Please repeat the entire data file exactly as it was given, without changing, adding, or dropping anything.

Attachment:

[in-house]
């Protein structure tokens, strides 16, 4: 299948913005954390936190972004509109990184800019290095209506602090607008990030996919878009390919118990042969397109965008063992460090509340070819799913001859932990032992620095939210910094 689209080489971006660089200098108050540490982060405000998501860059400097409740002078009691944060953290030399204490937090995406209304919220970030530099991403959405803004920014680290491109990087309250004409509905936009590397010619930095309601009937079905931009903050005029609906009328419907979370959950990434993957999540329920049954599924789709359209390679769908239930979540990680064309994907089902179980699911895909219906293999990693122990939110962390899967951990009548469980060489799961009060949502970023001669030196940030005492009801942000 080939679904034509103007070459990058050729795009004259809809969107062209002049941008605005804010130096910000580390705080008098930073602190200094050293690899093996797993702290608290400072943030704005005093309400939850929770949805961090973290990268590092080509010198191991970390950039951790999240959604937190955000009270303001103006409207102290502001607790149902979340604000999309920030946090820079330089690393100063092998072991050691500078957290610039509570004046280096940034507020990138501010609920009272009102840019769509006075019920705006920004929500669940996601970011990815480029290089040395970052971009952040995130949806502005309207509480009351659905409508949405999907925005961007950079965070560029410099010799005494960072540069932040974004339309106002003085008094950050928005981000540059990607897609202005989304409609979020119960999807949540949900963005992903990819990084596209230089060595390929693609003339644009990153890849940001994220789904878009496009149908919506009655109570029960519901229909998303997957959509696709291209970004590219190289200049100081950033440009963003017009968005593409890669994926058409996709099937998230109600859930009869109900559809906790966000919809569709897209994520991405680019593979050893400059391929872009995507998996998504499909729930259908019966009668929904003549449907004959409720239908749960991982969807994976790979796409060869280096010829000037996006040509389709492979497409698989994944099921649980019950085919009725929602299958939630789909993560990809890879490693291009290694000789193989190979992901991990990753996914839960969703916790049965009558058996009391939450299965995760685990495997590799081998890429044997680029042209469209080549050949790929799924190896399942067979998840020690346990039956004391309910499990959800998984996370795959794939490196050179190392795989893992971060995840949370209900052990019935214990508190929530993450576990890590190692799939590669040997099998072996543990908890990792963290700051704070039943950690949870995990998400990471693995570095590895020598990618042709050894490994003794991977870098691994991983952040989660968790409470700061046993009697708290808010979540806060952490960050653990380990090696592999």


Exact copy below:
[in-house]
């Protein structure tokens, strides 16, 4: 299948913005954390936190972004509109990184800019290095209506602090607008990030996919878009390919118990042969397109965008063992460090509340070819799913001859932990032992620095939210910094 689209080489971006660089200098108050540490982060405000998501860059400097409740002078009691944060953290030399204490937090995406209304919220970030530099991403959405803004920014680290491109990087309250004409509905936009590397010619930095309601009937079905931009903050005029609906009328419907979370959950990434993957999540329920049954599924789709359209390679769908239930979540990680064309994907089902179980699911895909219906293999990693122990939110962390899967951990009548469980060489799961009060949502970023001669030196940030005492009801942000 080939679904034509103007070459990058050729795009004259809809969107062209002049941008605005804010130096910000580390705080008098930073602190200094050293690899093996797993702290608290400072943030704005005093309400939850929770949805961090973290990268590092080509010198191991970390950039951790999240959604937190955000009270303001103006409207102290502001607790149902979340604000999309920030946090820079330089690393100063092998072991050691500078957290610039509570004046280096940034507020990138501010609920009272009102840019769509006075019920705006920004929500669940996601970011990815480029290089040395970052971009952040995130949806502005309207509480009351659905409508949405999907925005961007950079965070560029410099010799005494960072540069932040974004339309106002003085008094950050928005981000540059990607897609202005989304409609979020119960999807949540949900963005992903990819990084596209230089060595390929693609003339644009990153890849940001994220789904878009496009149908919506009655109570029960519901229909998303997957959509696709291209970004590219190289200049100081950033440009963003017009968005593409890669994926058409996709099937998230109600859930009869109900559809906790966000919809569709897209994520991405680019593979050893400059391929872009995507998996998504499909729930259908019966009668929904003549449907004959409720239908749960991982969807994976790979796409060869280096010829000037996006040509389709492979497409698989994944099921649980019950085919009725929602299958939630789909993560990809890879490693291009290694000789193989190979992901991990990753996914839960969703916790049965009558058996009391939450299965995760685990495997590799081998890429044997680029042209469209080549050949790929799924190896399942067979998840020690346990039956004391309910499990959800998984996370795959794939490196050179190392795989893992971060995840949370209900052990019935214990508190929530993450576990890590190692799939590669040997099998072996543990908890990792963290700051704070039943950690949870995990998400990471693995570095590895020598990618042709050894490994003794991977870098691994991983952040989660968790409470700061046993009697708290808010979540806060952490960050653990380990090696592999």